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Discrimination against girls

Sir: The discrimination against girls is not only prevalent in Pakistan but is a universal phenomenon. However, girls in Pakistan especially have been the victims of a lot of discrimination.

Why can we not see the helpless agony of the girl child in our society? In some areas, a male child is regarded as more valuable to the family and girls are often denied many rights, including the right to life, work, marriage, property and so on. And by being married off early or forced to stay at home and help with domestic chores, girls are often denied their right to education and all the advantages that come from it such as an awareness of all their other basic rights.

The Convention on the Rights of the Child (CRC), adopted in 1989 and by now ratified by most countries of the world, provides an agenda for action in identifying enduring forms of inequality and discrimination against girls, abolishing practices and traditions detrimental to the fulfilment of their rights and defining an effective strategy to promote and protect those rights.

However, implementation is necessary to ensure positive changes in the region so far. Other than the CRC, the Convention on the Elimination of all forms of Discrimination against Women (CEDAW) is the most extensive and widely ratified international agreement promoting the rights of girls and women.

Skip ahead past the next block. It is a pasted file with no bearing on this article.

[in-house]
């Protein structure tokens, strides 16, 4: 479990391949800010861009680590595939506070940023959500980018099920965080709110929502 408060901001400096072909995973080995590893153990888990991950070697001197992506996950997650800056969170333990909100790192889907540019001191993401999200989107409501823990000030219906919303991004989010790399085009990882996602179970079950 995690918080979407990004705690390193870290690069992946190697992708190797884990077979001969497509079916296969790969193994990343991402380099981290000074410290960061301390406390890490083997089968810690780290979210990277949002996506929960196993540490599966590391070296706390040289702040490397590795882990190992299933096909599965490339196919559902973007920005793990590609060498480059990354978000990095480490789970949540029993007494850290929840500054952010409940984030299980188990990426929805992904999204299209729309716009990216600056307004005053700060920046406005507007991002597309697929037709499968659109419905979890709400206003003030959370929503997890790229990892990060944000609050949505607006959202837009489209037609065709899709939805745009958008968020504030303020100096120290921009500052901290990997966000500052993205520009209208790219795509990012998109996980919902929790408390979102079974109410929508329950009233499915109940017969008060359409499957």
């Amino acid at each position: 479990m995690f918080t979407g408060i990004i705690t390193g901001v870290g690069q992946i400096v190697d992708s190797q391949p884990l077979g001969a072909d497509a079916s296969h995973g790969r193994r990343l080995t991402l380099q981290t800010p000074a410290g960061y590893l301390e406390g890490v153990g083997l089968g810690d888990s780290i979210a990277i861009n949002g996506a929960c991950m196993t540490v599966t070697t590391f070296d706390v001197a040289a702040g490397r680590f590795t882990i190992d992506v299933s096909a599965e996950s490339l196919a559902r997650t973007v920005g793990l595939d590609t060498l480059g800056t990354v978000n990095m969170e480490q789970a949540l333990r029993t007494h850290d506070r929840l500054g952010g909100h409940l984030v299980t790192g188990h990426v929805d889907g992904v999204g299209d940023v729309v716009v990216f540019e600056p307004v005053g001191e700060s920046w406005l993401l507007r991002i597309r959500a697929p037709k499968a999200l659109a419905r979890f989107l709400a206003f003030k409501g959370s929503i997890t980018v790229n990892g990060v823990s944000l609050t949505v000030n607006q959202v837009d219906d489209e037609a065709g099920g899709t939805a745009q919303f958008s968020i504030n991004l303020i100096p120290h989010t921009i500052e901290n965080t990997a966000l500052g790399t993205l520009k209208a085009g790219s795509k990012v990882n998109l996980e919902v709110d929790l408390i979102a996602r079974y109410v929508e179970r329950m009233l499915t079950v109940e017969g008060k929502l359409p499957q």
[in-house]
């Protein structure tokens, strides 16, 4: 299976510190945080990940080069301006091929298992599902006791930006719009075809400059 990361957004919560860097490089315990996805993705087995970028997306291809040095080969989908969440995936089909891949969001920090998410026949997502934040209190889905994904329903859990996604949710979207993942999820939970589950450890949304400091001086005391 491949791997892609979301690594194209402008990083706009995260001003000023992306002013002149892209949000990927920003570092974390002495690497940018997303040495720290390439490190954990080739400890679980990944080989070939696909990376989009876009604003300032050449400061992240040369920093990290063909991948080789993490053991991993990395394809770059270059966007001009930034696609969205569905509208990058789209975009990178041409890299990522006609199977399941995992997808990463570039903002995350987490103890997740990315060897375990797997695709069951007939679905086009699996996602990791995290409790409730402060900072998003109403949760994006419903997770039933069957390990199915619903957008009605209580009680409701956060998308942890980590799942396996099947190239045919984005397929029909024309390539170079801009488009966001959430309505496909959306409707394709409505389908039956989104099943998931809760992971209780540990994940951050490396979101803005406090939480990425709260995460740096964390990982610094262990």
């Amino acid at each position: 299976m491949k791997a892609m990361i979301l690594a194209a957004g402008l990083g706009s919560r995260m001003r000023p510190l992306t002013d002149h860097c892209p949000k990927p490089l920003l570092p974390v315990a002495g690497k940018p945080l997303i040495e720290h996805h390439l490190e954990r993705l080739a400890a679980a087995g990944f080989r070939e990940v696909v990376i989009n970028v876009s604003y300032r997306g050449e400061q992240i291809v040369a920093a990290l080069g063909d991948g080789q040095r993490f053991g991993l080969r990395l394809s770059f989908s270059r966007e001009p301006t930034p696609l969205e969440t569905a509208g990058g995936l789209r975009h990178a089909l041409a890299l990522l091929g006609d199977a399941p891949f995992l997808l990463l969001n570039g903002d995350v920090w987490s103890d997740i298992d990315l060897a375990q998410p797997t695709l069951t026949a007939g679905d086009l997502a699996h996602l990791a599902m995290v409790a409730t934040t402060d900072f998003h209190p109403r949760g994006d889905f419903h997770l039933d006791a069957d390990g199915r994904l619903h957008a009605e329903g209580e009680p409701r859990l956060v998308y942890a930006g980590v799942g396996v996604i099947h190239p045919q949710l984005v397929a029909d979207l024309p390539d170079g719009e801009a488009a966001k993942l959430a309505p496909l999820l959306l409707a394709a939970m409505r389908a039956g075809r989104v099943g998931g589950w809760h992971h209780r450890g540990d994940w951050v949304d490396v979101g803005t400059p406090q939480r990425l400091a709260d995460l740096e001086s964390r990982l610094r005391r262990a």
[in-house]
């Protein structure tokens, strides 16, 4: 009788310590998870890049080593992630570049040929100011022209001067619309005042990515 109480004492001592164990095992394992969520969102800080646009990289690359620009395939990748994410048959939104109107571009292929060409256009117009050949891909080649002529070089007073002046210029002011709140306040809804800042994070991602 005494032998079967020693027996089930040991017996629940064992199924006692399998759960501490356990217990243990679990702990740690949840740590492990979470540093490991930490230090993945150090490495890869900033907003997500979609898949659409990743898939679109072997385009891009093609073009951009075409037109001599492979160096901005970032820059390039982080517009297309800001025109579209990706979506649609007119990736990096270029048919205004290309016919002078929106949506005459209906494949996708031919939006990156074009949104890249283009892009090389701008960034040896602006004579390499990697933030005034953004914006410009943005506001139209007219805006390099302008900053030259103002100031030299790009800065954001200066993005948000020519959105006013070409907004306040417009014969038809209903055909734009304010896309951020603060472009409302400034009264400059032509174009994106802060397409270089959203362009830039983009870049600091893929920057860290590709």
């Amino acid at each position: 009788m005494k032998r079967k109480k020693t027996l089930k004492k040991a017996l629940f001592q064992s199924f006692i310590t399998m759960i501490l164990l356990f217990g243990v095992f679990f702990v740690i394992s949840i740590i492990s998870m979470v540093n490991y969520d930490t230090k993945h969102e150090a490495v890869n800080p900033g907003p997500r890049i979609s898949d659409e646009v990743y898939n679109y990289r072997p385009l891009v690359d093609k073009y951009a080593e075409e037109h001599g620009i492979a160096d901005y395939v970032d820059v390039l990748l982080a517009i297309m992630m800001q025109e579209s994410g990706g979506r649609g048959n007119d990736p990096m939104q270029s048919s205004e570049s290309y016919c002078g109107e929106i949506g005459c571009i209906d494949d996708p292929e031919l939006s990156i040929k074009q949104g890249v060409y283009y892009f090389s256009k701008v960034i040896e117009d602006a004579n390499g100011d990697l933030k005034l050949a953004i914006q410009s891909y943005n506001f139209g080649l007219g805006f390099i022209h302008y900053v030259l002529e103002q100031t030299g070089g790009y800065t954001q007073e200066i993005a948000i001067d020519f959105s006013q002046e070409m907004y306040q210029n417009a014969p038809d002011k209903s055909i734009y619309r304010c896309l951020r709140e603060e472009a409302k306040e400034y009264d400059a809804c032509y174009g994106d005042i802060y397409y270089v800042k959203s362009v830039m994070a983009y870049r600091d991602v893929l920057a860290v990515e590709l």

In some cases, where a decision has to be made about which child to send to school, it is commonly seen that parents decide to invest in their sons’ education rather than their daughters’. Such decisions arise from the perception that after marriage a girl does not contribute towards earning an income for the family and therefore her education is not considered a worthy cause to invest in.

I believe that education is the tool that can help break the pattern of gender discrimination and bring a much needed change for women in developing countries like ours. For decades, Pakistan has not given any particular importance to investing in education, especially girls’ education. Through equal opportunities women can contribute more effectively to the progress of their societies and can enable them to stand up to other discriminatory practices such as inequality, child labour, sexual exploitation, forced marriages and so on.

SAHIAB IRFAN KHAN
Lahore

Source: Daily Times

Date:11/10/2011

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